But I am nervous about living off campus. Even though I know this is a good step for me, I still question myself, wondering if this is the right thing, or if I should have waited a year. At the end of first semester, I reapplied for housing, which is recommended to all students, even those who plan on living off campus. I requested a single room and was told that I probably would not get one, due to the many requests for single rooms and a larger than usual incoming freshman class. But with the house, I'll have my own room (yay!!!!). But the many "I just don't see how this is going to work" comments really have increased the nervousness about this, especially from a certain person, who constantly asks who is going to clean the house (that would be us, duh), if we have a maid service (heck freaking no), if this is a co-op (no, we're renters, just like an apartment), that I can't possibly manage living with 10 people (um, I lived with 50 people on my dorm floor last year, and 1200 people in the dorm, so I think 10 is fine) and that I won't be able to manage it. Yeah, that makes me feel soooo much better.

OK, how about some non-college-freak-out?

Finally finished War and Peace. The ending was, well, slightly boring, as Part 1 of the Epilogue was really the end of the storyline. Part 2 basically consists of Tolstoy's opinion of historians, the definition of power, and what true greatness is. It was interesting, but it was a bit of a letdown after the powerful and fulfilling last pages of Part 1. My friend Mary told me that reading War and Peace this summer would be "freaking awesome", and of course, she was right. Although I still like Dostoevsky overall, I can't say I've disliked anything I've read of Tolstoy. Dostoevsky's philosophical, political, and social ideas are embedded directly into the plot (i.e. Ivan Karamazov's "The Grand Inquisitor", or the Extraordinary Man discussion in Crime and Punishment), something Tolstoy does some of the time. He does this perfectly in The Death of Ivan Ilych, Anna Karenina's Levin, Prince Andrey's death scene, and Anna Karenina herself. However, like Part 2 of War and Peace, he many times could simply write "insert my idea" and verge away from the plot, often proving to be distracting. But I love them both, and War and Peace just blew my mind.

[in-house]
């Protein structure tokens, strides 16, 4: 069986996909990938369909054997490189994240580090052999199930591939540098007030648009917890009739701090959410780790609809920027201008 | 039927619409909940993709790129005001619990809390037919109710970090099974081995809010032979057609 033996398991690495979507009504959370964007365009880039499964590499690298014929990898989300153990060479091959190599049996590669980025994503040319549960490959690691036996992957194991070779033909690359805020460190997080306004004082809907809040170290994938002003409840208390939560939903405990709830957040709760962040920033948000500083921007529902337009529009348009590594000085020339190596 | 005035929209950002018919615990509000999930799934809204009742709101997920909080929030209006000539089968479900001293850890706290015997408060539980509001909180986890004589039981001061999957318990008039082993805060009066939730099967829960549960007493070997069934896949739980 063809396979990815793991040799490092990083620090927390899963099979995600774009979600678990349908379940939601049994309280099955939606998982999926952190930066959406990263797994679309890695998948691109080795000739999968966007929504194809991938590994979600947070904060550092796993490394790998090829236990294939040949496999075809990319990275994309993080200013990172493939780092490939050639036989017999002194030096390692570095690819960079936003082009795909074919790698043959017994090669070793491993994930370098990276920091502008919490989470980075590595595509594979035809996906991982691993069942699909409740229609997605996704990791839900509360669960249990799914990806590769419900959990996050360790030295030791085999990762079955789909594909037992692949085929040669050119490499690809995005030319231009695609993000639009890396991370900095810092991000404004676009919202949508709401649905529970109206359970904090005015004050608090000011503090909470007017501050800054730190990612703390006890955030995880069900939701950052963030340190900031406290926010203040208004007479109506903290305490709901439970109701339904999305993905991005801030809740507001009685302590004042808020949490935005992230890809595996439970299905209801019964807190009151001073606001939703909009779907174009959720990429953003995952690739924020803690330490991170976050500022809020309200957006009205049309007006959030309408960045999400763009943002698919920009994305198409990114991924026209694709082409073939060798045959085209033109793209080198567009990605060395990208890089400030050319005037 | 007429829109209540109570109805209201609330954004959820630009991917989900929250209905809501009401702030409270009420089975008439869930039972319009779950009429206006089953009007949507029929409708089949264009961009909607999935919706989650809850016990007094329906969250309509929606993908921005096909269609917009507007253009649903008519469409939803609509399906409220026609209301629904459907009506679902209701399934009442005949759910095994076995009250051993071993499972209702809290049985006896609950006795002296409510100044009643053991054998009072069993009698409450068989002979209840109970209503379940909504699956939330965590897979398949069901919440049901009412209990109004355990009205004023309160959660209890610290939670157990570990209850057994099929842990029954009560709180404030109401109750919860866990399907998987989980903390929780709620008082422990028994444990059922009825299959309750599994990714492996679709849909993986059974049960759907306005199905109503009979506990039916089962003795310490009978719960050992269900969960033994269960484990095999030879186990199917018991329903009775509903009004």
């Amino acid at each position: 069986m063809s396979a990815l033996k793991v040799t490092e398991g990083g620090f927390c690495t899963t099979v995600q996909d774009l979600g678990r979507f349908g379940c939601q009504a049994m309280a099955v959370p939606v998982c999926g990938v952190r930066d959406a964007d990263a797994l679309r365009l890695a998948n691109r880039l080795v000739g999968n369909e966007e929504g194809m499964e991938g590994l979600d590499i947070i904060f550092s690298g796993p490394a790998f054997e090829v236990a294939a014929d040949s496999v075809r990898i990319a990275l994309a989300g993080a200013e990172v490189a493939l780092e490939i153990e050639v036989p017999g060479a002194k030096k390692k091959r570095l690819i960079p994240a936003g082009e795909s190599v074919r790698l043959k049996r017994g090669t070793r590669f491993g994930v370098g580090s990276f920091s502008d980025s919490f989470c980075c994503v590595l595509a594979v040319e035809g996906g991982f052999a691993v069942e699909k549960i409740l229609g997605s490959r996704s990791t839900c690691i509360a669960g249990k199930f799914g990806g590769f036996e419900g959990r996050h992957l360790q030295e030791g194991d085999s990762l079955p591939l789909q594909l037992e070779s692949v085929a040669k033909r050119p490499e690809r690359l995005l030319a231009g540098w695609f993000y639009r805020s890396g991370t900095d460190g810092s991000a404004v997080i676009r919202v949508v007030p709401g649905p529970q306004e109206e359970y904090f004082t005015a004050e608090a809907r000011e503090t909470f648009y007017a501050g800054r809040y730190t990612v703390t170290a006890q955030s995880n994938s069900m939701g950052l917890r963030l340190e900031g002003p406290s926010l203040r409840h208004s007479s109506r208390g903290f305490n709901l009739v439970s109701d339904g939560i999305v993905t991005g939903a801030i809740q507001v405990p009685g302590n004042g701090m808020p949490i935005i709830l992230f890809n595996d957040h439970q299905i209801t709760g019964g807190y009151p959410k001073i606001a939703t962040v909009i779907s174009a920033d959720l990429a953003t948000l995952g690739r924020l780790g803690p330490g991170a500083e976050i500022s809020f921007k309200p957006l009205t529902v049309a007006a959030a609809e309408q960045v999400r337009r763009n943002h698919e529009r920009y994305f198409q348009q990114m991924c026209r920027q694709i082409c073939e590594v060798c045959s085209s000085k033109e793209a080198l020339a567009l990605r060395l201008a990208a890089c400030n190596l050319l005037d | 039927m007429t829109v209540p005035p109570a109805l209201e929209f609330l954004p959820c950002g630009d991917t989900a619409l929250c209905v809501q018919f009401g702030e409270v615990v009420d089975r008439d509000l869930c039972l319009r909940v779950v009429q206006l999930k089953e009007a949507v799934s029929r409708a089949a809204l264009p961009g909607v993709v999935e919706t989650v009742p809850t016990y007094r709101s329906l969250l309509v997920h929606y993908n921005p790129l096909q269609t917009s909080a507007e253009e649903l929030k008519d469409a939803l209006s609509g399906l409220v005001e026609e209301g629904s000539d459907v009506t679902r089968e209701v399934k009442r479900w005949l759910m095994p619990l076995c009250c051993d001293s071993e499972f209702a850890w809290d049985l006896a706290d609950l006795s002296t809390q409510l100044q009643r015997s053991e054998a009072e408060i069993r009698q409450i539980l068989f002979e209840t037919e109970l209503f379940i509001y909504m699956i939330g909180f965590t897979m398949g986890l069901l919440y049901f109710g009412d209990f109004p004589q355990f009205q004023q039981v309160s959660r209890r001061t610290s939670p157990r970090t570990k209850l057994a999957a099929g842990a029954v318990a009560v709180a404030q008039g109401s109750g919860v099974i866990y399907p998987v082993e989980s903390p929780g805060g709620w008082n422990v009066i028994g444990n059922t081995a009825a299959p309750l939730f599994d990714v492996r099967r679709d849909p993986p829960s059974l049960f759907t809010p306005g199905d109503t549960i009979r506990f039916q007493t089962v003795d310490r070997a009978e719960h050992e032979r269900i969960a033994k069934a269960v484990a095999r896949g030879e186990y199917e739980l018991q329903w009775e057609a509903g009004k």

Friday, August 08, 2008

Random Post

I'm nearly finished with War and Peace with about 20 pages left. It's amazing. Go and read this book now. Right now. Part 1 of the Epilogue is very satisfying, a good mix of humor and sadness. Too bad Tolstoy didn't write even a sliver of a sequel, just so we can see what happens to Nikolay Bolkonsky, Prince Andrey's son. He's a character that's in the background for most of the novel, but his 15-year-old self becomes more important towards the end, being inspired by Pierre and his late father.

Due to the muscles in my eyes not liking to focus close-up and leading to some double-vision, I need reading glasses. Groovy.

Early this week, I found the trailer for Harry Potter and the Half-Blood Prince, and I can hardly wait until November! Yes, I am that big of a Harry Potter fan. Proud of it. =)

Cat Pic Friday. This is one of the few times Tacy actually looked at the camera.

Monday, August 04, 2008

RE: Alexandr Solzhenitsyn

As I said before, my exposure to Solzhenitsyn's works are limited. At Interlochen I read the speech he gave at Harvard, ironically, in my Political Philosophy class. This was my first experience with Solzhenitsyn, and I remember being stunned by him, especially by his deep spirituality. At the end of our final exam, there were a series of questions that didn't count for anything asking our opinion of the philosophers we read, wondering which we found the most interesting, who we agreed with, disagreed with, would like to speak to in person, and so on. I believe I wrote Solzhenitsyn's name several times, since I found him the one of the most interesting, and found myself agreeing with him the most.